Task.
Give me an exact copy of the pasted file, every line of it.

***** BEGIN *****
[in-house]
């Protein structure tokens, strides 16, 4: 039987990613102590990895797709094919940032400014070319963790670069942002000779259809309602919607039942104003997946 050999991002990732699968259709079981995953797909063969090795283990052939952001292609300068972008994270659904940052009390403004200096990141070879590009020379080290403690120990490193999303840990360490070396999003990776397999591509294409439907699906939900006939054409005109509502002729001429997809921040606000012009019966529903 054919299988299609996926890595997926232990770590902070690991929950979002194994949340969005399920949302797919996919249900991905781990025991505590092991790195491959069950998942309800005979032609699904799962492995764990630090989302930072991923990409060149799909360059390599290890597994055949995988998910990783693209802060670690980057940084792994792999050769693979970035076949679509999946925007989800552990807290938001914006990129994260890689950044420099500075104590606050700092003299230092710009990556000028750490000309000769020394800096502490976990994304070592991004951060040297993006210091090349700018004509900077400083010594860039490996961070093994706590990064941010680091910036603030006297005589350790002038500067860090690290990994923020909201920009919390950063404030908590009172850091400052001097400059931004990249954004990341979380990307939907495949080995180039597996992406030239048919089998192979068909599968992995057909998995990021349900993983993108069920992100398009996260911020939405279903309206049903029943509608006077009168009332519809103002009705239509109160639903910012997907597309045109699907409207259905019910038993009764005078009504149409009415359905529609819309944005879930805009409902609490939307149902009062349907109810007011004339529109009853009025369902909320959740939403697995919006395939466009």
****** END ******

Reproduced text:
[in-house]
């Protein structure tokens, strides 16, 4: 039987990613102590990895797709094919940032400014070319963790670069942002000779259809309602919607039942104003997946 050999991002990732699968259709079981995953797909063969090795283990052939952001292609300068972008994270659904940052009390403004200096990141070879590009020379080290403690120990490193999303840990360490070396999003990776397999591509294409439907699906939900006939054409005109509502002729001429997809921040606000012009019966529903 054919299988299609996926890595997926232990770590902070690991929950979002194994949340969005399920949302797919996919249900991905781990025991505590092991790195491959069950998942309800005979032609699904799962492995764990630090989302930072991923990409060149799909360059390599290890597994055949995988998910990783693209802060670690980057940084792994792999050769693979970035076949679509999946925007989800552990807290938001914006990129994260890689950044420099500075104590606050700092003299230092710009990556000028750490000309000769020394800096502490976990994304070592991004951060040297993006210091090349700018004509900077400083010594860039490996961070093994706590990064941010680091910036603030006297005589350790002038500067860090690290990994923020909201920009919390950063404030908590009172850091400052001097400059931004990249954004990341979380990307939907495949080995180039597996992406030239048919089998192979068909599968992995057909998995990021349900993983993108069920992100398009996260911020939405279903309206049903029943509608006077009168009332519809103002009705239509109160639903910012997907597309045109699907409207259905019910038993009764005078009504149409009415359905529609819309944005879930805009409902609490939307149902009062349907109810007011004339529109009853009025369902909320959740939403697995919006395939466009």